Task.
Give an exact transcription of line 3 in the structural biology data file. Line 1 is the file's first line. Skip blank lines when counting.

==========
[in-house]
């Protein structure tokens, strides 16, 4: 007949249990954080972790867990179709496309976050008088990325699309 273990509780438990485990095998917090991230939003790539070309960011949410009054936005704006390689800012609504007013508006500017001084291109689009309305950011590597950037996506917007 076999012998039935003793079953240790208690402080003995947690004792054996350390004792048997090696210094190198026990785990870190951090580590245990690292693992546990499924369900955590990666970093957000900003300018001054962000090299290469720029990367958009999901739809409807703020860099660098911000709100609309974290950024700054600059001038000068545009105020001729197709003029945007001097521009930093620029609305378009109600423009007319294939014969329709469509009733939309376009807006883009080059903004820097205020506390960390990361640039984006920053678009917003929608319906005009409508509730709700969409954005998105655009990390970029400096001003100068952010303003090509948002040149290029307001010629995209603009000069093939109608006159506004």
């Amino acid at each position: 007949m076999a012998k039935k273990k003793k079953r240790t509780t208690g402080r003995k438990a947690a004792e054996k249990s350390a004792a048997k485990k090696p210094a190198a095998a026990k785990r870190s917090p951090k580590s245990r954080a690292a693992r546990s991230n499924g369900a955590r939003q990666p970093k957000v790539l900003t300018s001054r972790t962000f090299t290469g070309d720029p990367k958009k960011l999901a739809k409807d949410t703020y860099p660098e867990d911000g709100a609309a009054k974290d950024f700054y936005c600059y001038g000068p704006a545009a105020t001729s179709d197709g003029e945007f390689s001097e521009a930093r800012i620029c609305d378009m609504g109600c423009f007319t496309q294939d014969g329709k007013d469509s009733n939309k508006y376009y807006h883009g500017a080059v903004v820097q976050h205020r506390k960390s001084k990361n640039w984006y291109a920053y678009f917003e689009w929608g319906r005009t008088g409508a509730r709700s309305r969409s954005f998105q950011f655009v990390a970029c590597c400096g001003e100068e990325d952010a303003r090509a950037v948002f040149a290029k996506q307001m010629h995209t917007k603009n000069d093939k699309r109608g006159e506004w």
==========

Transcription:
């Amino acid at each position: 007949m076999a012998k039935k273990k003793k079953r240790t509780t208690g402080r003995k438990a947690a004792e054996k249990s350390a004792a048997k485990k090696p210094a190198a095998a026990k785990r870190s917090p951090k580590s245990r954080a690292a693992r546990s991230n499924g369900a955590r939003q990666p970093k957000v790539l900003t300018s001054r972790t962000f090299t290469g070309d720029p990367k958009k960011l999901a739809k409807d949410t703020y860099p660098e867990d911000g709100a609309a009054k974290d950024f700054y936005c600059y001038g000068p704006a545009a105020t001729s179709d197709g003029e945007f390689s001097e521009a930093r800012i620029c609305d378009m609504g109600c423009f007319t496309q294939d014969g329709k007013d469509s009733n939309k508006y376009y807006h883009g500017a080059v903004v820097q976050h205020r506390k960390s001084k990361n640039w984006y291109a920053y678009f917003e689009w929608g319906r005009t008088g409508a509730r709700s309305r969409s954005f998105q950011f655009v990390a970029c590597c400096g001003e100068e990325d952010a303003r090509a950037v948002f040149a290029k996506q307001m010629h995209t917007k603009n000069d093939k699309r109608g006159e506004w």